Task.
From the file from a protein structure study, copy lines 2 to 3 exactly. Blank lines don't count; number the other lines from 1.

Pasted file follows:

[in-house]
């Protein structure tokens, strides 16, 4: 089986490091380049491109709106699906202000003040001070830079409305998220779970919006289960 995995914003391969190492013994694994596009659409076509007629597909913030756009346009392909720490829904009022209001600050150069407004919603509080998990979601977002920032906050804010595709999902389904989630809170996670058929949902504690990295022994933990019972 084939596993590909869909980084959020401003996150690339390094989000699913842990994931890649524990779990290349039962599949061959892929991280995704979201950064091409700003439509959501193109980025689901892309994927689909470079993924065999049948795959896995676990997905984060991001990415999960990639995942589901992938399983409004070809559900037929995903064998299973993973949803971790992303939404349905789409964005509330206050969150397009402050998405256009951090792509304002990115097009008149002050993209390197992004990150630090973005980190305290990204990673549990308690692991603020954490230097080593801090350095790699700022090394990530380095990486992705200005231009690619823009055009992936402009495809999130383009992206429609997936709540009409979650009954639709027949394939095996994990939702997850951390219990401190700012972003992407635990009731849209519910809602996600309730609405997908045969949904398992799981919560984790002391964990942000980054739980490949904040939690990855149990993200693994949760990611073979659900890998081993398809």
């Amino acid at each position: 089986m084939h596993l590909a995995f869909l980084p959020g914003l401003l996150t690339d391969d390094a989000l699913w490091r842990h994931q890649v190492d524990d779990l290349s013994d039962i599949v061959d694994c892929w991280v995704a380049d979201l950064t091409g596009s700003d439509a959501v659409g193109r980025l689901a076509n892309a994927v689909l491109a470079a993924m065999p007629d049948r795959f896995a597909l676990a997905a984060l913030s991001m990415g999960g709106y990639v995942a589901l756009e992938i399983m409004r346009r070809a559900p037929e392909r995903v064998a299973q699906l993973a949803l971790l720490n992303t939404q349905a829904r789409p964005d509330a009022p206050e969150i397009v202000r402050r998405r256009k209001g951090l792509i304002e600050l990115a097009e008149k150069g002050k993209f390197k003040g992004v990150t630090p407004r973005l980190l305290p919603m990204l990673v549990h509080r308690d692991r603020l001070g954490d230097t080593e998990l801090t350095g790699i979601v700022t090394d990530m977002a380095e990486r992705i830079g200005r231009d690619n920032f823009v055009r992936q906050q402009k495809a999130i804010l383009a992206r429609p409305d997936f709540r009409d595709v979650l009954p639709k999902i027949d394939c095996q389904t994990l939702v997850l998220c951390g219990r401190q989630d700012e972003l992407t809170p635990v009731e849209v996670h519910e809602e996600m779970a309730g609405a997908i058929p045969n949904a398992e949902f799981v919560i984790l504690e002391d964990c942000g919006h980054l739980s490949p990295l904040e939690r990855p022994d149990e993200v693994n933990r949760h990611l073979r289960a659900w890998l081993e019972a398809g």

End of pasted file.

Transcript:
């Protein structure tokens, strides 16, 4: 089986490091380049491109709106699906202000003040001070830079409305998220779970919006289960 995995914003391969190492013994694994596009659409076509007629597909913030756009346009392909720490829904009022209001600050150069407004919603509080998990979601977002920032906050804010595709999902389904989630809170996670058929949902504690990295022994933990019972 084939596993590909869909980084959020401003996150690339390094989000699913842990994931890649524990779990290349039962599949061959892929991280995704979201950064091409700003439509959501193109980025689901892309994927689909470079993924065999049948795959896995676990997905984060991001990415999960990639995942589901992938399983409004070809559900037929995903064998299973993973949803971790992303939404349905789409964005509330206050969150397009402050998405256009951090792509304002990115097009008149002050993209390197992004990150630090973005980190305290990204990673549990308690692991603020954490230097080593801090350095790699700022090394990530380095990486992705200005231009690619823009055009992936402009495809999130383009992206429609997936709540009409979650009954639709027949394939095996994990939702997850951390219990401190700012972003992407635990009731849209519910809602996600309730609405997908045969949904398992799981919560984790002391964990942000980054739980490949904040939690990855149990993200693994949760990611073979659900890998081993398809």
């Amino acid at each position: 089986m084939h596993l590909a995995f869909l980084p959020g914003l401003l996150t690339d391969d390094a989000l699913w490091r842990h994931q890649v190492d524990d779990l290349s013994d039962i599949v061959d694994c892929w991280v995704a380049d979201l950064t091409g596009s700003d439509a959501v659409g193109r980025l689901a076509n892309a994927v689909l491109a470079a993924m065999p007629d049948r795959f896995a597909l676990a997905a984060l913030s991001m990415g999960g709106y990639v995942a589901l756009e992938i399983m409004r346009r070809a559900p037929e392909r995903v064998a299973q699906l993973a949803l971790l720490n992303t939404q349905a829904r789409p964005d509330a009022p206050e969150i397009v202000r402050r998405r256009k209001g951090l792509i304002e600050l990115a097009e008149k150069g002050k993209f390197k003040g992004v990150t630090p407004r973005l980190l305290p919603m990204l990673v549990h509080r308690d692991r603020l001070g954490d230097t080593e998990l801090t350095g790699i979601v700022t090394d990530m977002a380095e990486r992705i830079g200005r231009d690619n920032f823009v055009r992936q906050q402009k495809a999130i804010l383009a992206r429609p409305d997936f709540r009409d595709v979650l009954p639709k999902i027949d394939c095996q389904t994990l939702v997850l998220c951390g219990r401190q989630d700012e972003l992407t809170p635990v009731e849209v996670h519910e809602e996600m779970a309730g609405a997908i058929p045969n949904a398992e949902f799981v919560i984790l504690e002391d964990c942000g919006h980054l739980s490949p990295l904040e939690r990855p022994d149990e993200v693994n933990r949760h990611l073979r289960a659900w890998l081993e019972a398809g």